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IRL: Mental Illness and The Monster’s Lover

My husband is bipolar.

I haven’t written about this before. Partially because I don’t enjoy writing nonfiction (occasional articles for the local newspaper notwithstanding), and partially because it’s been so well-managed that it hasn’t impacted our life in almost a decade.

Mostly, I haven’t written about mental illness because I don’t want my husband to be defined by that label. He’s many things – a Ph.D. in organic chemistry, a talented and beloved teacher, a helpful beta reader, one hell of a good cook – and I don’t want his accomplishments or his role in my life to be reduced to a person with a serious mental difference.

But last Monday, after nine years of stability, he had a manic episode.

I drove him to the ER and waited with him for six hours. On Wednesday, I drove him to his first day of treatment at an exceptionally good outpatient center (McGeachy Hall at Maine Medical Center, if you’re interested). And, on Thursday, my children broke my laptop. The laptop that holds everything I’ve written in the past five years, from The Trickster’s Lover to my current fantasy romance WIP.

Oh, yeah… and we got a puppy two days before my husband had to go to the ER.

Her name is Luna. She enjoys peeing inside and destroying things.


It’s been emotional.

On top of all that, The Monster Freed came out last week. The Fenris Series, my epic 200,000-word fantasy romance inspired by Norse mythology, is now complete.

But, between the dog, my husband’s treatment, and the broken computer, I just didn’t have it in me to promote the damn thing.

I have been thinking about it though, and here’s why: With Fenris, I wanted to create a romantic lead who wasn’t neuro-typical. Fenris isn’t bipolar; still, his physical tics, difficulty understanding social cues, and overall desire to run away into the woods were all my attempt to reflect a level of mental difference.

The Fenris Series isn’t my only piece influenced by mental illness, of course. My own social anxiety came through in The Trickster’s Lover, and my struggles with post-partum depression were reflected in The Wolf’s Lover. But The Fenris Series is closely influenced not only by what it’s like to struggle with mental differences but also what it’s like to love someone who does. It’s run through the filter of a fantasy world and epic mythology-level struggles, but parts of the Fenris series – especially Loki’s conversations with Sol in The Monster Freed – come directly from my own life.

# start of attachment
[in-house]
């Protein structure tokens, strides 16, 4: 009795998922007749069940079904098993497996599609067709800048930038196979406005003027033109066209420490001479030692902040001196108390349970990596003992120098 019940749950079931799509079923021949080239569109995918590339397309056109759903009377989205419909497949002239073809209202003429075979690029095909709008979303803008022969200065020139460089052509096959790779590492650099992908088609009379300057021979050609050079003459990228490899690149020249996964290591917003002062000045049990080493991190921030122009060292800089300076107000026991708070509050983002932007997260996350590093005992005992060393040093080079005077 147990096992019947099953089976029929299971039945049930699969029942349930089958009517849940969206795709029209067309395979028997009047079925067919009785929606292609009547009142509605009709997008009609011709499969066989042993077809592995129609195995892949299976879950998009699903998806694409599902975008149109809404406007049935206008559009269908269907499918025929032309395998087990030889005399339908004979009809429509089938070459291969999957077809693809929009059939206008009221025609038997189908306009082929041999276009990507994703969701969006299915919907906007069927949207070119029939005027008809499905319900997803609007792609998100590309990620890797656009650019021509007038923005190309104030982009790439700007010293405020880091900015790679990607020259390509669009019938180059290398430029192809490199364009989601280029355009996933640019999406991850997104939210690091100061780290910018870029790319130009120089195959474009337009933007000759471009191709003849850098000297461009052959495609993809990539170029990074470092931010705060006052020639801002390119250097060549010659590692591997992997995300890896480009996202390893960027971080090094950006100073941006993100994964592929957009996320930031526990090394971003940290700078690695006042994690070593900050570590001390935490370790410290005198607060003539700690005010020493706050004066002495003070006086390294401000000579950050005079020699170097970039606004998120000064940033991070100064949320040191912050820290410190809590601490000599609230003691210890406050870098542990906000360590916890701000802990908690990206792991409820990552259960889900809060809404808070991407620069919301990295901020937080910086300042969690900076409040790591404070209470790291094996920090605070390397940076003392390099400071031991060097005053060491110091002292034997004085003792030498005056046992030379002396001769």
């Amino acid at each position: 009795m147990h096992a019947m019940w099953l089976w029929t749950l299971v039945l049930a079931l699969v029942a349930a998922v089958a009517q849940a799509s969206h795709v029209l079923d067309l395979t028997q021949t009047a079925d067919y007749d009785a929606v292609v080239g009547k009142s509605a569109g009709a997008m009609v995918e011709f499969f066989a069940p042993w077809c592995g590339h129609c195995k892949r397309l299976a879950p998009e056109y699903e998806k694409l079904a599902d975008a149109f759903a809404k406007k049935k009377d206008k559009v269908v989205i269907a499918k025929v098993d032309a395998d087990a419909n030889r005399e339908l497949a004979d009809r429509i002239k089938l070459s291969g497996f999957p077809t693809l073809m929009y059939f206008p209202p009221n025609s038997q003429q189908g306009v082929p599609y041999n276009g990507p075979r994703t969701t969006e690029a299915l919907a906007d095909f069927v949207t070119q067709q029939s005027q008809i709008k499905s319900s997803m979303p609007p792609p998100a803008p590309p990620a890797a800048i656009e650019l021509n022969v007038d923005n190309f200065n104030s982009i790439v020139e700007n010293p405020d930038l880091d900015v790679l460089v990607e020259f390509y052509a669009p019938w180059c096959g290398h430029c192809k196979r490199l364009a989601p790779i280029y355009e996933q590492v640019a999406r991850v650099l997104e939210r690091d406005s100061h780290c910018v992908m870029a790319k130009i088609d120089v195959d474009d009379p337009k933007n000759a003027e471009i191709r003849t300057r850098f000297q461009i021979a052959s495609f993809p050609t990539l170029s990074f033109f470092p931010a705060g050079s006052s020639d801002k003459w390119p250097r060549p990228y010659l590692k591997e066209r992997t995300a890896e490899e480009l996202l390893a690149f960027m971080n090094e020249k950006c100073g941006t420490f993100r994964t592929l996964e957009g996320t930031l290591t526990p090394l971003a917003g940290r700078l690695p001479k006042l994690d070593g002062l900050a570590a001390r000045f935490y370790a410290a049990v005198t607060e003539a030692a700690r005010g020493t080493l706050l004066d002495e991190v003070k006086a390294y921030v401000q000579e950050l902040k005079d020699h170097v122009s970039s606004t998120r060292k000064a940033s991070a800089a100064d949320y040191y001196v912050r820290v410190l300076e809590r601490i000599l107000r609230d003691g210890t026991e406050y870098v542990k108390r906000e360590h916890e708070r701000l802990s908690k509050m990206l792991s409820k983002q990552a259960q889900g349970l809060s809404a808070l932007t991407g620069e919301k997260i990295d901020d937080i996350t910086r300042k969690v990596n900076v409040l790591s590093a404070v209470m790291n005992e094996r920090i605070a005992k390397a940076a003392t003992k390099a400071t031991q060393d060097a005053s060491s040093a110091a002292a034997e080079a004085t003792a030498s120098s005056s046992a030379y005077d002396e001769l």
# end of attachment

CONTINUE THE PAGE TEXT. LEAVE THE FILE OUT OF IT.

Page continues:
Don’t worry; we’re all doing okay over here in the MacLeod household – the puppy is slowly learning not to sink her dagger-like little puppy fangs into us, my computer was actually repaired by the angels at Portland’s Necessary Technology, and my husband was discharged from the treatment center after four days with a new perspective on his diagnosis and what he calls “about six months worth of therapy.”

And guess what?

The Fenris Series has a happy ending.

Because I don’t just imagine that it’s possible to live a happy, fulfilling life after being diagnosed with a serious mental illness.

Reader, I know it’s possible.

wedding picture
And we got married in a castle. For real.

Like what you’ve read? Click here to join my newsletter and I’ll send you a free copy of Tam Lin, my sexy modern take on the Scottish folktale.

9 thoughts on “IRL: Mental Illness and The Monster’s Lover Leave a comment

  1. Dear Samantha, You are courageous, brilliant, and so very loving. May your personal sharing benefit ALL your readers. As a culture we’ve come a long way in opening our eyes to challenges that may not be evident, but we’ve a long distance to go. Thank you for your heartfelt contribution to our personal and societal challenge.
    In admiration,
    A grateful reader


  2. Thank you for sharing. Mental ill health affects many of us in differing ways, and talking about it, in my view helps to reduce the stigma placed on it.

    Your post also served to remind me that I need to get caught up on the Fenris series! Especially now it’s finished. 😁


  3. Well now, this series needs to go to the top of my tbr mountain. Any little bit of encouragement I can find sure helps me. Thank you for sharing some of your inspiration. Yes, I look for encouragement and inspiration everywhere. It helps keep me sane and on an even keel with my own anxiety disorders. Yes, that was plural. We are not alone. Thank you.


  4. Your strength and positive attitude are an inspiration. And knowing how much your own experience has influenced your work gives it a new and very deep meaning. Thanks for sharing this with us 😀


  5. Thank you for sharing about your spouse’s mental illness. My sister is bipolar and also well-managed now but it hasn’t always been so throughout our lives, so I know what it’s like when a loved one is mentally ill. I am glad your husband us home & your family got through what sounds like a very bad week. The more people talk openly about mental illness the more it’s stigma will be lost.


  6. Only you could write about such a difficult time with equal parts gritty honesty and biophilic enthusiasm–in a velvety smooth narrative! You are a champion of compassion and tenacity, Samantha, and I am all the more a fan of yours for it! Keep up the stellar work 🙂


  7. I was diagnosed bipolar 30 years ago. I showed no symptoms, to my knowledge, just a diagnosis. A few years later i had a manic episode. I picked up the waitress at a diner near my apartment building and took her home. Right in the middle of her shift on her first day of work! I don’t do this normally. I take Depakote. I am educated beyond my means and published twice. My bipolar disorder is controlled. I am also schizophrenic, and alcoholic. Those illness are treated, too. I get along. Tell your husband he’s not the Lone Ranger.

    Liked by 1 person

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